The Janata Dal (United) had dumped its alliance partner not too long ago in Bihar. Now it is the turn of the rain gods to desert the Bihar chief minister. The state government has declared 33 of Biharís 38 districts to be drought-hit after they received less than 20 per cent of the normal rainfall. The severity of the dry spell ó some have compared it to the devastating drought of 1966 ó is expected to have an adverse impact on agricultural production as well as on ecology. The sowing of paddy and animal husbandry are likely to bear the brunt of the erratic monsoon. This, in turn, would threaten the livelihood of a large section of the population that makes a living as cultivators. Ground water levels have also been reported to have depleted at an alarming rate in several of the districts. The enormity of the crisis notwithstanding, the governmentís response in tackling the deteriorating situation can be best described as tardy. The authorities waited for far too long before declaring that the affected districts are drought-hit. Taking cognizance of the weak monsoon, the Opposition parties had been demanding such a step much earlier. More worryingly, Biharís reliance on the monsoon to grow crops reiterates the sad fact that the state is yet to develop adequate measures to bring water to its fields. There is thus an urgent need to develop a comprehensive irrigation system to diminish farmersí reliance on the fickle-minded rain gods. It is also evident that the government has failed to encourage agriculturalists to take up alternative and effective techniques such as drip irrigation to conserve water.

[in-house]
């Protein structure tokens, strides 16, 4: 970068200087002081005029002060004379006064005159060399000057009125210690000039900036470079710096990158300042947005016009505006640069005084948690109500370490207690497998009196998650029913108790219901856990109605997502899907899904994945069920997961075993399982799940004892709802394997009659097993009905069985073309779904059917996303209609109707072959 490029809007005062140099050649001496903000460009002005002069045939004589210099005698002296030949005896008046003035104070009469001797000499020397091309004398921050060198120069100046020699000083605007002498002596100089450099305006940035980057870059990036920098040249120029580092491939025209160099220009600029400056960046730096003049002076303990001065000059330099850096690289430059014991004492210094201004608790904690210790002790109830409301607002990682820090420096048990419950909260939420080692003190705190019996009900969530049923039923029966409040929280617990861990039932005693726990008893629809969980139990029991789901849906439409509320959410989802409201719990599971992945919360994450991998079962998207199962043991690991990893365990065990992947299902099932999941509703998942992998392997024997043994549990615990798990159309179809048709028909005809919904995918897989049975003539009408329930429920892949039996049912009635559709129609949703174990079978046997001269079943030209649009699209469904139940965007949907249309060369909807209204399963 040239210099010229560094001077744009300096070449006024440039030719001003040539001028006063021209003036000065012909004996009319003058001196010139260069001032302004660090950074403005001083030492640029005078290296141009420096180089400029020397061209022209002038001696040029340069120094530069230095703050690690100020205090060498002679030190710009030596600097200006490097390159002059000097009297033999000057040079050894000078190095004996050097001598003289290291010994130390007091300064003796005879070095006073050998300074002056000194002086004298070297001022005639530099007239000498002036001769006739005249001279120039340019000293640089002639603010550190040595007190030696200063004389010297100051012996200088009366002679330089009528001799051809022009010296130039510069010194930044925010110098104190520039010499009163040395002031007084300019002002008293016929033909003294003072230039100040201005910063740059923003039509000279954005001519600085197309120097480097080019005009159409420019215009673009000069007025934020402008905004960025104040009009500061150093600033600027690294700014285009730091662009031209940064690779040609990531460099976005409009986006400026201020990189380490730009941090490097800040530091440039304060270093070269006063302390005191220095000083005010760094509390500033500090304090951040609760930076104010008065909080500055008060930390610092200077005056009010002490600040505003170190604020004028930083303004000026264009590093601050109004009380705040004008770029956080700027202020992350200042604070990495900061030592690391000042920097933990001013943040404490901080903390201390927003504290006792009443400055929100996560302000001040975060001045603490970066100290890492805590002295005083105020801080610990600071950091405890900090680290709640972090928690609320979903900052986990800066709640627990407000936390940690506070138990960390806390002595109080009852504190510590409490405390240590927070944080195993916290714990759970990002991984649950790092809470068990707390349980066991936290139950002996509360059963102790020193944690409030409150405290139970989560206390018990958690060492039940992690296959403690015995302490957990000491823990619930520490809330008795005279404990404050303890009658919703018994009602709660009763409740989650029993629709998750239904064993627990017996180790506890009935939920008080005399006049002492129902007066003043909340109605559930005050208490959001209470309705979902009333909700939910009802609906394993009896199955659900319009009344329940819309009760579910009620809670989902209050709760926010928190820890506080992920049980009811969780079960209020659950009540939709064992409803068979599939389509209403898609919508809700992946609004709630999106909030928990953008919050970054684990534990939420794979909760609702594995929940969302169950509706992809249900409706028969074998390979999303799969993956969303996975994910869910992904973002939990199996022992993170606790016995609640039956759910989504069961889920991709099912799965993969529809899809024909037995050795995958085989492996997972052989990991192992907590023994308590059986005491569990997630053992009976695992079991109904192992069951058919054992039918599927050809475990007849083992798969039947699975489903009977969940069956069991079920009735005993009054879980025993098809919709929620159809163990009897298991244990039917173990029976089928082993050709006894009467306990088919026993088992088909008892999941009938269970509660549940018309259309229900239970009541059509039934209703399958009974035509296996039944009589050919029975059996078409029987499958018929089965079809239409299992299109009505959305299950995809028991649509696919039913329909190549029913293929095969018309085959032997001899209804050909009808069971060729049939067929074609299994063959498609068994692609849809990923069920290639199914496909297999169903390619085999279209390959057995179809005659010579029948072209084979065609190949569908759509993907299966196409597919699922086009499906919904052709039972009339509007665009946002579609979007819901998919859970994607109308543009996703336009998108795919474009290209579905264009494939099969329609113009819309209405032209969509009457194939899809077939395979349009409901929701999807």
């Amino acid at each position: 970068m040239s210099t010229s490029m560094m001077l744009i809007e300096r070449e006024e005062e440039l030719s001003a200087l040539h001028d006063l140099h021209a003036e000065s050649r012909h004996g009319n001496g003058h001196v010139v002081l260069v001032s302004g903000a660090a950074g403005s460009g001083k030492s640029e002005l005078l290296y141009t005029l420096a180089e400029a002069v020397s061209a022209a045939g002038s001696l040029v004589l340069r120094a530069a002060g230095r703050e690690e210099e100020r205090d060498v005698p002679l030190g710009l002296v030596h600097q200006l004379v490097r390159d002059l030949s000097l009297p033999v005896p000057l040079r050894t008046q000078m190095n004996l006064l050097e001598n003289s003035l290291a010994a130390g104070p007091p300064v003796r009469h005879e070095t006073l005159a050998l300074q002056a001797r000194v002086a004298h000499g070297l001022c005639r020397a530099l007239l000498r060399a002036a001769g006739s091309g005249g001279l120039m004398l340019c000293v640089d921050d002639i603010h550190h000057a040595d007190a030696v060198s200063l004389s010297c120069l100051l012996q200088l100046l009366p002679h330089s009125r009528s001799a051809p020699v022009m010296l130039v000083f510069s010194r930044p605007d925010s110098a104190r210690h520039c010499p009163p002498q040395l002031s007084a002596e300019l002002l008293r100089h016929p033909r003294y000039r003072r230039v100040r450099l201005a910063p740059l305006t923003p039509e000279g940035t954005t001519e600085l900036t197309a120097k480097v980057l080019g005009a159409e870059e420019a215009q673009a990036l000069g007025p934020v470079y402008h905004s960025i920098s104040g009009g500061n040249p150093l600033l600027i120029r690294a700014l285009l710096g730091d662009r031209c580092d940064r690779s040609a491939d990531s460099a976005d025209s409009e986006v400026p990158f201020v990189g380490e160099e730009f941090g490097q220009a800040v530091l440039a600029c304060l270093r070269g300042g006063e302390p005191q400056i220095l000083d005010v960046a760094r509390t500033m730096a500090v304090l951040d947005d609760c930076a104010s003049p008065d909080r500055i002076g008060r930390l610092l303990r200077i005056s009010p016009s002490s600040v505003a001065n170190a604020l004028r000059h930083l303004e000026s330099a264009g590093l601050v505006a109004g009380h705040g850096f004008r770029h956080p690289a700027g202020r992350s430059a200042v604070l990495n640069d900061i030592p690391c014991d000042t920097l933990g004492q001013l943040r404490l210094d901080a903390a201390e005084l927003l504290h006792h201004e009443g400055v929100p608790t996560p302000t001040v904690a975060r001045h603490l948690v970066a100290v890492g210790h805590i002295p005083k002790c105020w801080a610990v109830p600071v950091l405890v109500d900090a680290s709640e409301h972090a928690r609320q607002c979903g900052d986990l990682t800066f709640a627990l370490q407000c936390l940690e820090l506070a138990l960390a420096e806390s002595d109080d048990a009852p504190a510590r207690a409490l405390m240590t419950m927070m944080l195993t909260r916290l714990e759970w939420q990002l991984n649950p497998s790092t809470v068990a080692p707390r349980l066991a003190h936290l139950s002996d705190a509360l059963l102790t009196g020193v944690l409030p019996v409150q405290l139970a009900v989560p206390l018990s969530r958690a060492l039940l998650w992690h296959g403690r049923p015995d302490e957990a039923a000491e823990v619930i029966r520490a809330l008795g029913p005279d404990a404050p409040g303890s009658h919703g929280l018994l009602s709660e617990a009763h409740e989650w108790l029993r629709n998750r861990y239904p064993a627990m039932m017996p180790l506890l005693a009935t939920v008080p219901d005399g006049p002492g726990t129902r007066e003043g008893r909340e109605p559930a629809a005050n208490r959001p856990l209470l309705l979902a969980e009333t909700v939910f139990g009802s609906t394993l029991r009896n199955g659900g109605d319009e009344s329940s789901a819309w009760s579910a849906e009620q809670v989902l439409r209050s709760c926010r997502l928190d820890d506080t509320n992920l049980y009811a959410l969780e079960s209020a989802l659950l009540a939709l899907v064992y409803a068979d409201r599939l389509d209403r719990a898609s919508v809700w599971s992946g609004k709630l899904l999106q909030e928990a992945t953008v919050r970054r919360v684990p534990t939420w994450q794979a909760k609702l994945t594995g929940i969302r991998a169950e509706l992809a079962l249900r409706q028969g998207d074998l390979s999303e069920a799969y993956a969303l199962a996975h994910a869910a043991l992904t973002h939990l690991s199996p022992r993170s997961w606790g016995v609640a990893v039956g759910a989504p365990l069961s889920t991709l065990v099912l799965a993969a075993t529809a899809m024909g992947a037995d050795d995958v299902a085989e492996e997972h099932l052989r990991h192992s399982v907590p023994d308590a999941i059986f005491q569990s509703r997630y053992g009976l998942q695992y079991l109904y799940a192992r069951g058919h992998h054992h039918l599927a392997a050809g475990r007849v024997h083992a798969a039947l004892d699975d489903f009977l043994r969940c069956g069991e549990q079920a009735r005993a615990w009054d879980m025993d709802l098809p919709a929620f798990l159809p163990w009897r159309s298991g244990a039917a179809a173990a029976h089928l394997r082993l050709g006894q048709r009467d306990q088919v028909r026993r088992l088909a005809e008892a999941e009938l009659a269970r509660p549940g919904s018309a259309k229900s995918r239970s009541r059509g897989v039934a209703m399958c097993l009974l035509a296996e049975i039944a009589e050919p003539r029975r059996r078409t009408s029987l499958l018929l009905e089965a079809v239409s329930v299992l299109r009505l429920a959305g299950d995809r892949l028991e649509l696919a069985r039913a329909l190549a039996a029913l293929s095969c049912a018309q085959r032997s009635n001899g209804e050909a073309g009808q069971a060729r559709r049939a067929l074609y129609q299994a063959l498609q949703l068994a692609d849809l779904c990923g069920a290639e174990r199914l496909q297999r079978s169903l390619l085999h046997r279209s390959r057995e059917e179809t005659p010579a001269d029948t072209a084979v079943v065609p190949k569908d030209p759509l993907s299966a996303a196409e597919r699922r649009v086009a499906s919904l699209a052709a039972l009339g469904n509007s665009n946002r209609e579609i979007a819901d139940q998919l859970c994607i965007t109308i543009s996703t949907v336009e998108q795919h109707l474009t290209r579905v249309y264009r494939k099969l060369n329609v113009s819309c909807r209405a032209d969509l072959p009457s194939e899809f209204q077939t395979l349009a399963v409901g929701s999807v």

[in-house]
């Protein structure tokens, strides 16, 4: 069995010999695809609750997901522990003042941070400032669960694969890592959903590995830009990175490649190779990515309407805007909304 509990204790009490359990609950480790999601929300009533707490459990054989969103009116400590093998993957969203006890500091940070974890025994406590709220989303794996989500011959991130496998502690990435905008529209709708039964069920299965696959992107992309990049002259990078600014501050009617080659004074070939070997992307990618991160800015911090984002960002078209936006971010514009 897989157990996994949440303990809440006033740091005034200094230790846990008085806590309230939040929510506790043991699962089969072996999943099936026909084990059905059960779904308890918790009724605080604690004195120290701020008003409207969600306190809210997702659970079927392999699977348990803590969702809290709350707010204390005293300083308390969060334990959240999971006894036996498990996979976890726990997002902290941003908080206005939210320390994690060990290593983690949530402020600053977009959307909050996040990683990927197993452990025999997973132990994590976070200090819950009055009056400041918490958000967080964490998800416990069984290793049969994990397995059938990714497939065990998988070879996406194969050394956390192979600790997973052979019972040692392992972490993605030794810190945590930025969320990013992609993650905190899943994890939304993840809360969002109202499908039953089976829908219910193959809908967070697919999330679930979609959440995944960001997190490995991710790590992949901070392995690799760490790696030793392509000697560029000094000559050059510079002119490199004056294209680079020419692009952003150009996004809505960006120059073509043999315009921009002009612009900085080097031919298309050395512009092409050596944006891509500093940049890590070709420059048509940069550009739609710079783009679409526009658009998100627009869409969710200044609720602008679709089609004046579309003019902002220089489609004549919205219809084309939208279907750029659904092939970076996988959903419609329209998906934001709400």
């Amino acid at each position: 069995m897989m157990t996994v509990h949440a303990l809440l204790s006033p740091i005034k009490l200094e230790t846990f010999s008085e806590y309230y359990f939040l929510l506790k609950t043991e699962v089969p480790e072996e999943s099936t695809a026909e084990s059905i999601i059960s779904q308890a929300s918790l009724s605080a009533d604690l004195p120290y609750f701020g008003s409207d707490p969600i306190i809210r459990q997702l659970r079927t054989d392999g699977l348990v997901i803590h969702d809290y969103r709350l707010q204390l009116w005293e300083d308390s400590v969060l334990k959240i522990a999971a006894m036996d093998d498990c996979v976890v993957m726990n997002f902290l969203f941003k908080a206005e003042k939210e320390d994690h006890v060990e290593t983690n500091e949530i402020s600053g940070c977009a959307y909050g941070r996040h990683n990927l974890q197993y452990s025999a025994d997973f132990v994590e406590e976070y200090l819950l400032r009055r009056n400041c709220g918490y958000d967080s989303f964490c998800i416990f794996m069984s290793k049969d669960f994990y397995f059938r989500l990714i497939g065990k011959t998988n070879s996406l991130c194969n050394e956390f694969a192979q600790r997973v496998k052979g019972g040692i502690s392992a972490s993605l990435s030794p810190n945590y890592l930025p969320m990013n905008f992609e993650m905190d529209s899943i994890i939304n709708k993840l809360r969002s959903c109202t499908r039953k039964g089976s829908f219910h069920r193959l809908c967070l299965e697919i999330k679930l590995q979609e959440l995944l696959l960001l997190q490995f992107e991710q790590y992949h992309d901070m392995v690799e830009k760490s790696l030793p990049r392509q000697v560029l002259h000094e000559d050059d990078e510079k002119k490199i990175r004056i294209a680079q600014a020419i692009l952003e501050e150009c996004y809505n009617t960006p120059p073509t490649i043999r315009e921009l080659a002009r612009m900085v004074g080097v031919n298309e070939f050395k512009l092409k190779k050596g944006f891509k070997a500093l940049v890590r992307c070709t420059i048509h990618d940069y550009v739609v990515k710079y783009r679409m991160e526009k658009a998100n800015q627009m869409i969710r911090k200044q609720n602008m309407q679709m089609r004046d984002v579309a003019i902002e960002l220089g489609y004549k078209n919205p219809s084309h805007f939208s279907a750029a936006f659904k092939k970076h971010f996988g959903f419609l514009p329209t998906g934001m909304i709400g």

The crisis, more precisely the fear of losing the votes of drought-affected farmers, has forced the chief minister, Nitish Kumar, to rush to the capital and demand Central assistance to the tune of Rs 12,000 crore. His government has also announced, albeit belatedly, a slew of other welfare measures. They include deferring the collection of land rent, electricity charges and cooperative loans from farmers. Steps have also been announced to generate other avenues of employment for the rural population. But past experiences have shown that these measures may well remain on paper. The need to chalk out an effective strategy to ensure that grants ó those from the Centre or the state ó are spent judiciously to implement welfare measures that benefit farmers continues to escape the governmentís attention.